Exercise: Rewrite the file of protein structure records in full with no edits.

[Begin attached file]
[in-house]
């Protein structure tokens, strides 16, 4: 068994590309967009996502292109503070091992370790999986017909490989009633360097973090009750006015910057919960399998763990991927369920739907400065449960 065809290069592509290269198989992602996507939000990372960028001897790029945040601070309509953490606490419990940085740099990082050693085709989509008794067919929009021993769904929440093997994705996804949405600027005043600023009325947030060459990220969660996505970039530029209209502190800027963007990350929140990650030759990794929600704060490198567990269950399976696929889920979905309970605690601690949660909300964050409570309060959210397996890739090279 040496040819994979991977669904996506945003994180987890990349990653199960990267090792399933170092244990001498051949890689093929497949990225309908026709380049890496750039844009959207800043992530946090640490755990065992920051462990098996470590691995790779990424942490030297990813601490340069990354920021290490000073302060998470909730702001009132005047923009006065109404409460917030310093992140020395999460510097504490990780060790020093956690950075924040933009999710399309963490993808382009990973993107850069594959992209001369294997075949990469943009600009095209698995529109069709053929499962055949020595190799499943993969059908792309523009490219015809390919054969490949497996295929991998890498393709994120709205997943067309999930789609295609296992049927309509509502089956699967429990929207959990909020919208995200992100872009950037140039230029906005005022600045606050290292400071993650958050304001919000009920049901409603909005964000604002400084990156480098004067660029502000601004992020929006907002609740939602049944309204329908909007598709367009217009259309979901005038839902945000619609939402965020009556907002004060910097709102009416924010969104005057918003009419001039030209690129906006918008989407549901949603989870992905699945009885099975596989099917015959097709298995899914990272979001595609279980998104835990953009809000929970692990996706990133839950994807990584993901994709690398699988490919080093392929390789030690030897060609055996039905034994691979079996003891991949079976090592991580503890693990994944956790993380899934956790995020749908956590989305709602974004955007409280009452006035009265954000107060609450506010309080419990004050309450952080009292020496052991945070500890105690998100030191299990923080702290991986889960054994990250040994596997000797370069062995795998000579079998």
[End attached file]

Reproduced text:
[in-house]
């Protein structure tokens, strides 16, 4: 068994590309967009996502292109503070091992370790999986017909490989009633360097973090009750006015910057919960399998763990991927369920739907400065449960 065809290069592509290269198989992602996507939000990372960028001897790029945040601070309509953490606490419990940085740099990082050693085709989509008794067919929009021993769904929440093997994705996804949405600027005043600023009325947030060459990220969660996505970039530029209209502190800027963007990350929140990650030759990794929600704060490198567990269950399976696929889920979905309970605690601690949660909300964050409570309060959210397996890739090279 040496040819994979991977669904996506945003994180987890990349990653199960990267090792399933170092244990001498051949890689093929497949990225309908026709380049890496750039844009959207800043992530946090640490755990065992920051462990098996470590691995790779990424942490030297990813601490340069990354920021290490000073302060998470909730702001009132005047923009006065109404409460917030310093992140020395999460510097504490990780060790020093956690950075924040933009999710399309963490993808382009990973993107850069594959992209001369294997075949990469943009600009095209698995529109069709053929499962055949020595190799499943993969059908792309523009490219015809390919054969490949497996295929991998890498393709994120709205997943067309999930789609295609296992049927309509509502089956699967429990929207959990909020919208995200992100872009950037140039230029906005005022600045606050290292400071993650958050304001919000009920049901409603909005964000604002400084990156480098004067660029502000601004992020929006907002609740939602049944309204329908909007598709367009217009259309979901005038839902945000619609939402965020009556907002004060910097709102009416924010969104005057918003009419001039030209690129906006918008989407549901949603989870992905699945009885099975596989099917015959097709298995899914990272979001595609279980998104835990953009809000929970692990996706990133839950994807990584993901994709690398699988490919080093392929390789030690030897060609055996039905034994691979079996003891991949079976090592991580503890693990994944956790993380899934956790995020749908956590989305709602974004955007409280009452006035009265954000107060609450506010309080419990004050309450952080009292020496052991945070500890105690998100030191299990923080702290991986889960054994990250040994596997000797370069062995795998000579079998």